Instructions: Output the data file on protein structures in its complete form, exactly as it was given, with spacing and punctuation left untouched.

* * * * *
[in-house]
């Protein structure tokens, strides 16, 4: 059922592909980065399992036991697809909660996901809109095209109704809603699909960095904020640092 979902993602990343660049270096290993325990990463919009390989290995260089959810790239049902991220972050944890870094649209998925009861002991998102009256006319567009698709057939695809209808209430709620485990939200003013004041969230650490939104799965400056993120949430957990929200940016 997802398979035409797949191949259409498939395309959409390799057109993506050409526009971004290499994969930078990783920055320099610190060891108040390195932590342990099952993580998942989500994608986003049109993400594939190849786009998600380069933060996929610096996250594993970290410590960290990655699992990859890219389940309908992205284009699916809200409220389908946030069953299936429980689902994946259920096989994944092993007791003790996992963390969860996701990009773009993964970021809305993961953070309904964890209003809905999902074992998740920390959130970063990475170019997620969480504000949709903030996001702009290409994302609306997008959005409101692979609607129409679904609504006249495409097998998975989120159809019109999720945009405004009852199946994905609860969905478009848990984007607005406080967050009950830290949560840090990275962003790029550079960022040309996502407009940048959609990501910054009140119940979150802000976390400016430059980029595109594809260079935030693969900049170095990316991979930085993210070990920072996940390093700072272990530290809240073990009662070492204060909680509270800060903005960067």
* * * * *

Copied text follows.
[in-house]
């Protein structure tokens, strides 16, 4: 059922592909980065399992036991697809909660996901809109095209109704809603699909960095904020640092 979902993602990343660049270096290993325990990463919009390989290995260089959810790239049902991220972050944890870094649209998925009861002991998102009256006319567009698709057939695809209808209430709620485990939200003013004041969230650490939104799965400056993120949430957990929200940016 997802398979035409797949191949259409498939395309959409390799057109993506050409526009971004290499994969930078990783920055320099610190060891108040390195932590342990099952993580998942989500994608986003049109993400594939190849786009998600380069933060996929610096996250594993970290410590960290990655699992990859890219389940309908992205284009699916809200409220389908946030069953299936429980689902994946259920096989994944092993007791003790996992963390969860996701990009773009993964970021809305993961953070309904964890209003809905999902074992998740920390959130970063990475170019997620969480504000949709903030996001702009290409994302609306997008959005409101692979609607129409679904609504006249495409097998998975989120159809019109999720945009405004009852199946994905609860969905478009848990984007607005406080967050009950830290949560840090990275962003790029550079960022040309996502407009940048959609990501910054009140119940979150802000976390400016430059980029595109594809260079935030693969900049170095990316991979930085993210070990920072996940390093700072272990530290809240073990009662070492204060909680509270800060903005960067």